Practice Makes Perfect
It’s never too soon to start making your child aware of the dangers of traffic without scaring them. Schools and nurseries will teach basic road safety as part of early years education, making it easier for parents to reinforce the rules.
Several government campaigns have been created through the years in response to increasing numbers of vehicles on the roads. Their mantra of ‘Stop, Look and Listen’ is as valid today as it was when it was introduced by the Green Cross Man in the 1970s.
Whenever possible, persuade children to use pelican, zebra or lollipop crossings by turning it into a game to wait at the kerb and count the number of cars that pass until the traffic stops. Before long, it’ll become habit for them to seek out safe places like this to cross.
A firm hand to hold will provide confidence for your child and reassurance for you until they can be trusted not to run out into the road. And when they are older, reminders to keep their eyes open when near the road might be met with a teenage grunt but won’t fall on completely deaf ears.
While it’s tempting to wrap your child up like an eskimo in cold weather, beware of making them so cosy that they can’t see or move properly. Your little Michelin Man might look warm and cute but a big hood or scarf could hinder their view when crossing the road. Loose belts or long coats could easily turn into hazards causing them to trip and fall into the path of a vehicle.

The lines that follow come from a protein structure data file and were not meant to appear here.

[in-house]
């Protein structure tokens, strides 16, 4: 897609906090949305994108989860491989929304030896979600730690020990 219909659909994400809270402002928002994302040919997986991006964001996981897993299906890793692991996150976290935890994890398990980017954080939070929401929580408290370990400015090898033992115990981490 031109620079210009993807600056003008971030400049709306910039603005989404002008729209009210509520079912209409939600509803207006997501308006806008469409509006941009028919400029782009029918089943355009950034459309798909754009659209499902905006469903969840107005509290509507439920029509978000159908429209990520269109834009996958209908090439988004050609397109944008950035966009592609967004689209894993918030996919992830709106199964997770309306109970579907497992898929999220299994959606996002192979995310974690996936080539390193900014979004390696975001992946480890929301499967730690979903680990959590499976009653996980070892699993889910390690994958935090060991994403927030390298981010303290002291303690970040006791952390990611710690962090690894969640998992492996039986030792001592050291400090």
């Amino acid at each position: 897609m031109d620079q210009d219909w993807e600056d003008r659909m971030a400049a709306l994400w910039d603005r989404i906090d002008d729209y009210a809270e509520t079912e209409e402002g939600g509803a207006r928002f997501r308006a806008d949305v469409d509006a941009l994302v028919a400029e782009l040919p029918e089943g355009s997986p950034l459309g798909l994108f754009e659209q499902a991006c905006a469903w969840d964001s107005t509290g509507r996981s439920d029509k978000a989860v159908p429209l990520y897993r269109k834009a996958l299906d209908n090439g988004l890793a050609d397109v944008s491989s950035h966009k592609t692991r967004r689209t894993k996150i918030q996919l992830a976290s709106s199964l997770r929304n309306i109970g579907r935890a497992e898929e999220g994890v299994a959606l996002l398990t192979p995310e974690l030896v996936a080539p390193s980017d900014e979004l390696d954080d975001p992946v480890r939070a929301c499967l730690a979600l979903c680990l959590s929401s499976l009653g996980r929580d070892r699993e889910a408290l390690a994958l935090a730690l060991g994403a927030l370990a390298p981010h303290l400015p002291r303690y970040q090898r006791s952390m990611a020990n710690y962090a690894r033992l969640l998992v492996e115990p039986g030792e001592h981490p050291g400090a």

Don’t forget the feet! In icy or wet weather, shoes can turn into a pair of skates, making crossing the road more of a slippery affair than you would like. Get your child to choose a pair of sturdy shoes with good solid grips for the days when you fear that their route to school might be more of a rink than a road.
Children are all stars in their own way and if we could, we’d light them up like beacons in order to keep them visible to traffic. However, fashions (and the heavy weight of a battery to power the lights) prevent this, especially if they are an unruly teen.
Sneak reflective material onto the cuffs, collars the edges of a coat or schoolbag and persuade them that fluorescent clothing is on-trend so they can be fashionable and more easily seen. Neon reflective wristbands are an excellent way of encouraging youngsters to increase the visibility of their clothing without cramping their style.
On Their Bike
Most children will get the opportunity to attend a suitable cycling course at school, such as Bikeability. Until then, parks and cycle paths are great places for them to practice their bike skills safely before being let loose on quiet roads.
Cyclists should be equally as visible as pedestrians, kitted out with reflective clothing as well as bike lights and reflectors. And though children will complain and complain...and complain about it being uncomfortable and/or untrendy, make a cycle helmet a compulsory habit from a young age to prevent a revolt in later years.
Teach your children how to check tyres are properly inflated and brakes are working correctly and when the time comes, your children will be able to pass on these and all their other road safety skills to their children and their children’s children, leaving you satisfied with a job well done.